The good stuff just keeps on coming...Underneath the slightly cutesy graphics and dead simple interface there’s actually a complex physics engine figuring out how every block, and how you move it, affects everything else. This isn’t some magical world where blocks hover in mid air (well, except for a couple of immovable blocks that might be dotted around), every structure is precariously balanced and, just like in Jenga, the wrong move or an unsteady hand can bring the whole thing crashing down.
Boom Blox starts you off gently, with some simple tasks such as pulling out crystals without collapsing the whole tower or, for the child in you, there’s levels where you have to just raze the whole thing to ground in as few moves as possible. Later on there’s a fair bit of thinking needed as you have to figure out how to manipulate the blocks to achieve the goal you’ve been set. Fortunately, replaying a level is quick and simple and believe me, some of the later levels will have you doing them over and again until you get them right.
There’s several modes of play in Boom Blox, from the solo challenge levels and adventure story mode through the party challenge sessions where you play against or with others. Oh, and on top of that lot, there’s a super easy creator mode where you can muck around with everything and create your own towers to topple and puzzles for others to try and beat.
Boom Blox isn’t perfect though as there’s a couple of howling clangers that really shouldn’t have made it to the retail copy. The first one you’ll come across is the ‘info’ panel that displays over some mission screens before you start. Basically, it’s a small panel that tells you to have a look around and press the ‘Play’ button once you’re ready to go… but the panel telling you this covers the bottom third of the damn screen, restricting your view… not helpful.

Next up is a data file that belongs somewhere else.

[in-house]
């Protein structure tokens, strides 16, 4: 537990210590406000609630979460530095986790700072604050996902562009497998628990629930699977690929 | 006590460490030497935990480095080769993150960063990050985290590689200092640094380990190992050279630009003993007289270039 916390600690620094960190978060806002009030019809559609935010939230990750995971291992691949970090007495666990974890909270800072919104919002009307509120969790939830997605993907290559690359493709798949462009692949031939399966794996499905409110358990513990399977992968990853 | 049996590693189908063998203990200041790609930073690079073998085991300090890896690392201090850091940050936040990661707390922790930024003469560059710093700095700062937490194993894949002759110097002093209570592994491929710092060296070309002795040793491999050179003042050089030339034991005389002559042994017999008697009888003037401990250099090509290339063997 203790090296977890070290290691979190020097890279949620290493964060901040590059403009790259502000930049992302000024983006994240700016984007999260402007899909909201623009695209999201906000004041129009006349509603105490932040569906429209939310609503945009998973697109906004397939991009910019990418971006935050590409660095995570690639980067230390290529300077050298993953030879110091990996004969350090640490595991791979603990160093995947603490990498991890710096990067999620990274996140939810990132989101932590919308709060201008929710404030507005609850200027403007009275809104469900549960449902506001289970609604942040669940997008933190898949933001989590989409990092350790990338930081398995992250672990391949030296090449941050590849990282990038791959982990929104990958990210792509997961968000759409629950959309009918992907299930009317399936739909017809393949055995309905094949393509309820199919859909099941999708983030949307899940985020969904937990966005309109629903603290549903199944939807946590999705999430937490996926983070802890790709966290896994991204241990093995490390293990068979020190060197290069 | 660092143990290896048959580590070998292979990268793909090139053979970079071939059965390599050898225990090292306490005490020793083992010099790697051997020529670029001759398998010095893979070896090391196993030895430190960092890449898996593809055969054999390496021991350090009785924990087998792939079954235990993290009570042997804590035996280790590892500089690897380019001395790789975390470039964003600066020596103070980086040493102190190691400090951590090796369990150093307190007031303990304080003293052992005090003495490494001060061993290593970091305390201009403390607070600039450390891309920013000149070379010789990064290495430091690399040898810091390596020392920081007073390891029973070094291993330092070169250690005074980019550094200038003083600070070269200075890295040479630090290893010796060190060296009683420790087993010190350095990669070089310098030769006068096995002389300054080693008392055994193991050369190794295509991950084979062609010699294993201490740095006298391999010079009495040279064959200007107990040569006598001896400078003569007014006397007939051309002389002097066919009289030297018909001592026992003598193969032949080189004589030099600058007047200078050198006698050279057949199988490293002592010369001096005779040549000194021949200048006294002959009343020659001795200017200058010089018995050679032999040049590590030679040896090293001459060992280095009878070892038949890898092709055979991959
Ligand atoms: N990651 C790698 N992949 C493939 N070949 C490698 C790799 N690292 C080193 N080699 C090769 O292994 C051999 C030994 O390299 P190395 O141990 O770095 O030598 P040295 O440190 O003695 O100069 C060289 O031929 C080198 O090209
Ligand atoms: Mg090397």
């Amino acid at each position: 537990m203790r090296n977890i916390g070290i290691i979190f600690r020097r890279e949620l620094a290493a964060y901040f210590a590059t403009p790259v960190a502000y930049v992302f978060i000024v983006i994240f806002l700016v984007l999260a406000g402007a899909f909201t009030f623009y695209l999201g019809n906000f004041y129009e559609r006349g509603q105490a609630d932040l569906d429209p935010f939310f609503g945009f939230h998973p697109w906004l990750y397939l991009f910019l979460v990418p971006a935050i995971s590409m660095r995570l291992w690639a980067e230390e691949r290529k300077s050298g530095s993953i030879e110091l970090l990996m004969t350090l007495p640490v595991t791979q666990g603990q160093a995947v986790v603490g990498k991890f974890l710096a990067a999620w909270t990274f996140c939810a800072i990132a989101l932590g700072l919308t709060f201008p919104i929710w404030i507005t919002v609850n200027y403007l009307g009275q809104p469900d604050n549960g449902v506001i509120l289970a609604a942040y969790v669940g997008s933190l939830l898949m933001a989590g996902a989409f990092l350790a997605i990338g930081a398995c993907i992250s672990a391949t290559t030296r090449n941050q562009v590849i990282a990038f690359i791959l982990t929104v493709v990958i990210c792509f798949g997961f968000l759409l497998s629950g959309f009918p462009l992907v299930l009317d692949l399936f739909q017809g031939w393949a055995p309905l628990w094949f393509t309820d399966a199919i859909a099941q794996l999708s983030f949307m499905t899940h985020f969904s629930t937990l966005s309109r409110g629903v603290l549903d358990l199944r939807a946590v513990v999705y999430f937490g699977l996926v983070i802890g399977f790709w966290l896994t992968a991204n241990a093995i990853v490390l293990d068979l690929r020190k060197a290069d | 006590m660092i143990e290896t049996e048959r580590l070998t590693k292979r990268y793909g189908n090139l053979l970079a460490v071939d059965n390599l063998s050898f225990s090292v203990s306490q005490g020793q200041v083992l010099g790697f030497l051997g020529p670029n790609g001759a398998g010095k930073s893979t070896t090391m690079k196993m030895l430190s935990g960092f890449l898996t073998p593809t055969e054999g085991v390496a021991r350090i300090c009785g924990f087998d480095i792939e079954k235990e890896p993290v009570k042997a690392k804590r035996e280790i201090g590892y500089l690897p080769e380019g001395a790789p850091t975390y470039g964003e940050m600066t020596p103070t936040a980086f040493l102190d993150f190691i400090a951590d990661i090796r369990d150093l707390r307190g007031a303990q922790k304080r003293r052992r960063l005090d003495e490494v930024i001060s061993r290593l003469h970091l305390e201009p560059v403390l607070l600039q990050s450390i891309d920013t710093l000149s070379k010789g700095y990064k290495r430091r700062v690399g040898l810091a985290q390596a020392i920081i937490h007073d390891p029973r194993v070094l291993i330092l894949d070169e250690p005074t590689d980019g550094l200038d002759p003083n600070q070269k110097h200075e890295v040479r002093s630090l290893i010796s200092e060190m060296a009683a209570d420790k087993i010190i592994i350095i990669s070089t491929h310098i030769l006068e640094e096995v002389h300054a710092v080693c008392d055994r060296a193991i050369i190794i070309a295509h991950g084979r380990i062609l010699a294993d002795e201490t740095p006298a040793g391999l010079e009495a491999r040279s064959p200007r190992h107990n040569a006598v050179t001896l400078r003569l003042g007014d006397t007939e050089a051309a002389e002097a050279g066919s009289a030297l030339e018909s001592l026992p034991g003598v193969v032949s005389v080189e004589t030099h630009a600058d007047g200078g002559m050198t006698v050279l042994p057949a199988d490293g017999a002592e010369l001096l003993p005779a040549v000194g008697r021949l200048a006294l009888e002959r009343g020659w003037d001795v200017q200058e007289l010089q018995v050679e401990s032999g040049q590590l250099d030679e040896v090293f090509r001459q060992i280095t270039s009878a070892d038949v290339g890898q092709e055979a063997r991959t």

The second niggle is with the control system which just isn’t sensitive enough to pushing and pulling. Up and down and side to side is fine but in and out of the screen? You have to move the Wii Remote miles just to get a small response on the screen. This means you’ll end up turning the view side on to slide a block out, obscuring your view but giving better results… and in levels where you’re against the clock, wasting time positioning the camera can lose you valuable seconds. But maybe that’s just a limitation of the Wii Remote rather than anything to do with Boom Blox itself…
On the face of it Boom Blox seems stupidly simple and horrifyingly addictive but worryingly limited in lifespan. In fact you’ll find it far more addictive than it first seems. That ‘just one more go’ factor seriously ramps up once you unlock the higher level challenge modes which is a good thing as unless you’re super-fussy and keep redoing levels until you have all gold awards, you’ll complete the adventure section in a few hours. Like Portal, the tougher challenges are seriously tough… but you learn from each mistake and will always progress just that little bit farther.
Overall Boom Blox is one of those classic ‘dipping games’ that actually causes you to ‘dip’ too far, far longer than you meant to. Either as a solo game or, even better, as a party game, Boom Blox is pretty damn good and possibly one of the most original titles I’ve seen for a while. The pacing is near perfect, apart from a couple of blips in the difficulty curve, and the humour is bang on. Oh, and us grown up players can skip all the cutscene story stuff and get on with the game if we fancy. So if you’re looking for the next solo/social game after Mario Kart, you can’t go wrong with Boom Blox… and you sure as hell don’t feel like some yuppie piling a load of wooden bricks up on the coffee table while Tasminda and Quentin open the wine.
Easy to learn, hard to master
Great solo games
Cracking party games
Easy peasy creator mode
Camera can be tricky to get the right angle
Some ‘steps’ in difficulty rather than a curve
Boom Blox is a nicely original game that has that essential ‘one more go’ factor